They say not to judge a book by its cover, but when I walked into a hotel in Brussels and saw it decorated “in the style of the French Second Empire,” I couldn’t help but be reminded of the Scene description of Huis Clos (No Exit, in English): a plain room furnished in the style of the French ‘Second Empire’.
One note (and potential – minor – spoiler, for those who haven’t read No Exit). No Exit takes place in Hell. The implication is that Hell, at least for some people, is decorated in the style of Louis XIV’s elegant and overly elaborate red velvet brocades and gold and gilded chandeliers. So when I see that style, I immediately laugh to myself, “welcome to Hell.”
I won’t say that the furnishings made my stay a poor one, but over the course of my evening and morning at the hotel, every interaction was colored by my initial impression. When construction started outside at 5am… when the AC didn’t work… when housekeeping came in while I was in the shower… when housekeeping returned as I was dressing and insisted on taking my sheets and blankets(?!?!)… each time, I immediately thought “of course. I am in Hell.”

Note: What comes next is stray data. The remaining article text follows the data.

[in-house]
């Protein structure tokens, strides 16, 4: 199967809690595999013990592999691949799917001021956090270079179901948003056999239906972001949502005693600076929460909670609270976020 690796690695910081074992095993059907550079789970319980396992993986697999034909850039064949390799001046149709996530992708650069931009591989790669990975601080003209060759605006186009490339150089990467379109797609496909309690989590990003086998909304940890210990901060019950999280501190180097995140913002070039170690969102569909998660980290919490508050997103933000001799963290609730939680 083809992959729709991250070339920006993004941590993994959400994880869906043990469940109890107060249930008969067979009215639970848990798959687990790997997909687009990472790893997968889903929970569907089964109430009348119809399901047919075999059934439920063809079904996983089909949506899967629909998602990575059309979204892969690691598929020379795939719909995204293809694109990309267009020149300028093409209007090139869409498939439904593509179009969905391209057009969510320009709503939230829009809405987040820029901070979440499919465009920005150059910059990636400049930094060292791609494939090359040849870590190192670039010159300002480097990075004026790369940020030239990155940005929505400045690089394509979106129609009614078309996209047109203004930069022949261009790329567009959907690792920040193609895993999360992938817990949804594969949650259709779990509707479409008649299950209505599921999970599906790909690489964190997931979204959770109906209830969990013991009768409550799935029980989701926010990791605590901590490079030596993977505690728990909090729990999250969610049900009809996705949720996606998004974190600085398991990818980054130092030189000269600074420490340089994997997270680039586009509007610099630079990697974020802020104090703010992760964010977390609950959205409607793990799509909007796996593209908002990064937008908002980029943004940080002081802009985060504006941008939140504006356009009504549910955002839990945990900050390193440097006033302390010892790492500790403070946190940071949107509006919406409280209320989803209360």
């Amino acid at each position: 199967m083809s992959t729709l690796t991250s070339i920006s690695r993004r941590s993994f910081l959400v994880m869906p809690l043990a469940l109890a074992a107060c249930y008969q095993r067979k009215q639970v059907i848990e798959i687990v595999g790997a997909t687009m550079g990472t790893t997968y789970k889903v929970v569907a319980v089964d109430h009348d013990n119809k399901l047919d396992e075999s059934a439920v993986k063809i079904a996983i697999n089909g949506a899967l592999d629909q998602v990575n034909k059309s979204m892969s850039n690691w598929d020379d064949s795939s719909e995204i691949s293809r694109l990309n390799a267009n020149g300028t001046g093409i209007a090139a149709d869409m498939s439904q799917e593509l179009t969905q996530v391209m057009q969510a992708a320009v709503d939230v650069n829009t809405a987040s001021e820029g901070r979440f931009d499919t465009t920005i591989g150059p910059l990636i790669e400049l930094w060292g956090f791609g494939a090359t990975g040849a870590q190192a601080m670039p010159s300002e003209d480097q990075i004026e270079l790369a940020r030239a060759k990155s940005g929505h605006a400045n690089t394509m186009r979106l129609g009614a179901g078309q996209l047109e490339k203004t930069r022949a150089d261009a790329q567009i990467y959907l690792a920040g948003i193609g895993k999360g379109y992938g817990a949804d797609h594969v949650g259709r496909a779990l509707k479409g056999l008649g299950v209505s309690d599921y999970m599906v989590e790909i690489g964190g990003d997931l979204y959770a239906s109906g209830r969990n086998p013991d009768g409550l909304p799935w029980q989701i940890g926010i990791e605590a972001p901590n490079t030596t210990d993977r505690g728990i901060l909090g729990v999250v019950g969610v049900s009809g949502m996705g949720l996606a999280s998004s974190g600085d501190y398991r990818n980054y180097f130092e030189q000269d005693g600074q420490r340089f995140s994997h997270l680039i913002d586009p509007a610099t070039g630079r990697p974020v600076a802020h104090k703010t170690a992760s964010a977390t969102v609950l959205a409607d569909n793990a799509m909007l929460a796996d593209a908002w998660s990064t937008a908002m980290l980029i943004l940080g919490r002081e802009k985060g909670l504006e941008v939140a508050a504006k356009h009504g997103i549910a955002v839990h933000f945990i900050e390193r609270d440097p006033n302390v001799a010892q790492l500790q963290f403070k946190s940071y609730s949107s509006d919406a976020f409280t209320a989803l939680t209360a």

It’s unlikely that the hotel decided their customer experience didn’t matter, and then choose to decorate in this style. And of course, had the hotel been decorated differently, I would still have been frustrated by the lack of AC, ongoing construction, and bizarre housekeeping schedule. But it reminded me that “don’t judge a book by its cover” is intended to refer to people, not books – and certainly not experiences.
When it comes to experiences, first impressions matter. Visual impressions create expectations, which our usability and content needs to match. If you design your entrance to look like Hell, then Hell is what people will expect.